direct


direct
di·rect 1 vt
1: to order with authority
the testator direct ed that the car go to his niece
2: to order entry of (a verdict) without jury consideration
the court direct ed a verdict in favor of the defendant
3: to act as director of
vi: to act as director
direct 2 adj
1 a: stemming immediately from a source
direct costs
a direct claim compare derivative
b: being or passing in a straight line from parent to offspring: lineal
a direct ancestor compare collateral
2: marked by absence of any intervening agency, instrumentality, or influence
direct consequences
3: effected by the action of the people or the electorate and not by representatives
direct democracy
4: characterized by close logical, causal, or consequential relationship
a direct interest in the outcome of the litigation
di·rect·ly adv
direct 3 n: direct examination
testimony given on direct

Merriam-Webster’s Dictionary of Law. . 1996.

direct
I (forthright) adjective aboveboard, blunt, candid, clear, explicit, face to face, forthright, frank, genuine, guileless, honest, ingenuous, open, outspoken, plain, point-blank, pointed, rectus, sincere, straightforward, summary, transparent, truthful, unaffected, unambiguous, unassuming, unconstrained, undeceitful, undeceiving, undeceptive, undesigning, undisguising, unfeigning, unpretending, unpretentious, unreserved, unrestrained, veracious, veridical II (straight) adjective aimed, guided, immediate, linear, rectilineal, steered, straightaway, true, unbent, unbroken, undeflected, undeviating, undistorted, unswerving, unturned, unwarped, without a bend, without circumlocution, without divergence associated concepts: direct and proximate cause, direct attack, direct benefit, direct cause, direct contempt, direct control, direct damages, direct descendants, direct evidence, direct interest, direct knowledge, direct loss, direct result, direct route, direct tax, direct testimony, direct trust III (uninterrupted) adjective connected, consecutive, continual, continuous, progressive, steady, straight, successive, unbroken, unending, unfaltering, unstopped IV (order) verb adjure, bid, call upon, charge, command, decree, demand, dictate, enjoin, give a directive, give an order, give directions, give instructions, give orders, govern, instruct, issue a command, issue a decree, issue an order, ordain, prescribe, rule, set a task, signal, tell associated concepts: directed verdict V (show) verb conduct, designate, guide, homini viam monstrare, indicate, instruct, lead, navigate, point, point out, steer VI (supervise) verb administer, administrare, administrate, assign, be master, boss, coach, command, conduct, control, dirigere, dominate, educate, engineer, exercise authority, exercise supervision, govern, guide, head, lead, look after, manage, mastermind, oversee, preside, preside over, regere, regulate, rule, stage, steer, superintend, take command VII index accurate, administer (conduct), advise, appoint, arrange (methodize), candid, cause, charge (instruct on the law), clear (apparent), coherent (clear), command, compact (pithy), conduct, control (regulate), counsel, decree, demand, determine, dictate, discipline (control), discipline (train), dispatch (send off), edify, educate, enjoin, explicit, express, govern, handle (manage), hold (possess), impose (enforce), inculcate, indicate, influence, initiate, instill, manage, mandamus, manipulate (utilize skillfully), militate, moderate (preside over), motivate, nurture, officiate, operate, order, overlook (superintend), oversee, predominate (command), prescribe, preside, prevail (be in force), program, provide (arrange for), recommend, regulate (manage), require (compel), rule (govern), send, sententious, straightforward, subpoena, summary, superintend, unaffected (sincere), undistorted, wield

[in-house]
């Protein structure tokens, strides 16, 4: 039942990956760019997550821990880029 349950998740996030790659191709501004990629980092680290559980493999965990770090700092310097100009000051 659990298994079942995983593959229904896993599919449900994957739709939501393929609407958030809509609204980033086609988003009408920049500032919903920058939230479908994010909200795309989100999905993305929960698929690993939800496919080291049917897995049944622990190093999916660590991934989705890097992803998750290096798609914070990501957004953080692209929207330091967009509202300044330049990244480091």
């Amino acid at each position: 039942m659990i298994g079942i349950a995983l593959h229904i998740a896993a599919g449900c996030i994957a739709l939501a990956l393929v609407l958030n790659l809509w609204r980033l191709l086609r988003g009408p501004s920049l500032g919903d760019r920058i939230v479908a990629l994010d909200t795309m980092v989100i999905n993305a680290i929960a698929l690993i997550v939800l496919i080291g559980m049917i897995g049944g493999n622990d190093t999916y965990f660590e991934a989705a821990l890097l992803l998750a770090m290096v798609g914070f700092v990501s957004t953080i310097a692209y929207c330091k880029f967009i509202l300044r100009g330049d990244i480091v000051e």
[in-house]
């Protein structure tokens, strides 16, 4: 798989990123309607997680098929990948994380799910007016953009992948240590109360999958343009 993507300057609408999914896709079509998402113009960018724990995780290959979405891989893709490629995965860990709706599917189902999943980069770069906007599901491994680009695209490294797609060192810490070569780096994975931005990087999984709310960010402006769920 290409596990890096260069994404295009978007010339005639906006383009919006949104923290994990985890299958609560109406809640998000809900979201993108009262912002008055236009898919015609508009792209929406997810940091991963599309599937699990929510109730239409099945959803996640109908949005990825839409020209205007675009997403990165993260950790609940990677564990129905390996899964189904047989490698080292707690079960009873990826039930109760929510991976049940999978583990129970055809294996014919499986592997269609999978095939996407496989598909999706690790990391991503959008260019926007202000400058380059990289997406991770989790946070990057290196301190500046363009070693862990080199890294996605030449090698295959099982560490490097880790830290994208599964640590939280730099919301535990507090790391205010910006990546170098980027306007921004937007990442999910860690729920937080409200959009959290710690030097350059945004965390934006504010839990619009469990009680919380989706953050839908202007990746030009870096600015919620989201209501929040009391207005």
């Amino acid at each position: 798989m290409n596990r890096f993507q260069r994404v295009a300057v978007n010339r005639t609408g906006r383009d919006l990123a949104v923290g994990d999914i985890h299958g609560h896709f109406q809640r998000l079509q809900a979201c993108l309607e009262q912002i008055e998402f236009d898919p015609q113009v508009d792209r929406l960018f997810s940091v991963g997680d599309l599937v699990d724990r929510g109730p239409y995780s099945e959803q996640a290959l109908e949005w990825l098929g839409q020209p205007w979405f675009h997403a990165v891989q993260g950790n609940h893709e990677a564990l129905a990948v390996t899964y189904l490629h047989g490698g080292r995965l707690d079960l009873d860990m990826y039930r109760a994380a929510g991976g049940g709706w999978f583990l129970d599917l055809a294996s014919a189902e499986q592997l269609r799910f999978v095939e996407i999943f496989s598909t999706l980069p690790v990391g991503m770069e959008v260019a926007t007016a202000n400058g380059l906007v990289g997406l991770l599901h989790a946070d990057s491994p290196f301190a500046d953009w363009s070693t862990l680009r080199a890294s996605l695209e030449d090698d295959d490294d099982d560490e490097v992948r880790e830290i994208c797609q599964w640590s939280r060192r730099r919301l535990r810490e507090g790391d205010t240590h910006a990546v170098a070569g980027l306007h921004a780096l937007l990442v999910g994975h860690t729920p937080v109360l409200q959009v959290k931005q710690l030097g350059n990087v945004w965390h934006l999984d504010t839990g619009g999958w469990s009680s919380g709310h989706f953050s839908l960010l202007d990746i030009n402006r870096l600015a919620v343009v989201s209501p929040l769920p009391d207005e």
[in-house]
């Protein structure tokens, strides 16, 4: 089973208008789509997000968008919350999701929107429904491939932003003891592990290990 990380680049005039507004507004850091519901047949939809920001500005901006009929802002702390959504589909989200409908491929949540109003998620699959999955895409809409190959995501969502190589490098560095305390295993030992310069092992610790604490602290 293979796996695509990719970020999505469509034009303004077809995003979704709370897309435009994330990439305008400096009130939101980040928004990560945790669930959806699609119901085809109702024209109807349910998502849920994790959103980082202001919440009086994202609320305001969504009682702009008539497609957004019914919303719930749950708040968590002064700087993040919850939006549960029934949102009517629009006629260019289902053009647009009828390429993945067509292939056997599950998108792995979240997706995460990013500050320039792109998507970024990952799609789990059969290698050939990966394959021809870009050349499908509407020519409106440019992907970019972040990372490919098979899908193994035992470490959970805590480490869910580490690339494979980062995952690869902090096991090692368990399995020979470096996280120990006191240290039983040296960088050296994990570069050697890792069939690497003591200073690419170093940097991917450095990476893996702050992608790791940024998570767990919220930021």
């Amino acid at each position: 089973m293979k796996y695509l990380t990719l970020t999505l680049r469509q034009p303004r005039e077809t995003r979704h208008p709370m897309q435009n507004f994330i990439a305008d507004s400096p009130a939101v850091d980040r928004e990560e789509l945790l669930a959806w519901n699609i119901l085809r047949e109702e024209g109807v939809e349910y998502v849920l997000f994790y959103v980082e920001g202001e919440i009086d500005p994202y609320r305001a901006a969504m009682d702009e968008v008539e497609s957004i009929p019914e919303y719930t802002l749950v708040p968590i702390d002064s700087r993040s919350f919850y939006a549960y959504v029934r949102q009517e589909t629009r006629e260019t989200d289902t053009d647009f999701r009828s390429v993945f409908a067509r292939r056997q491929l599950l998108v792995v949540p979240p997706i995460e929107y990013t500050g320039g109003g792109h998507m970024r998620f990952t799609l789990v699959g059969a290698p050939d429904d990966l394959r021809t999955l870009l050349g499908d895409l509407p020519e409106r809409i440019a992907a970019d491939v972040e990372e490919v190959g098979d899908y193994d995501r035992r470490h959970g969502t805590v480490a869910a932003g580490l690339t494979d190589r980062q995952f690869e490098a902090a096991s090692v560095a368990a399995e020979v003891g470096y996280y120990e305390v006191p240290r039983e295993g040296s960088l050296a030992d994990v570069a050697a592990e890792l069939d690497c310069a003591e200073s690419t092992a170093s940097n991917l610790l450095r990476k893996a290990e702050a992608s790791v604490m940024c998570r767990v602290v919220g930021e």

Burton's Legal Thesaurus. . 2006


direct
v. To order or cause a person or entity to carry out a course of action; more generally, to govern an enterprise or activity. Of a judge, the giving of a verbal instruction to a witness or jury to behave in a certain way, as in, "the witness is directed to answer yes or no to the questions" or "the jury is directed to disregard the defendant's outburst."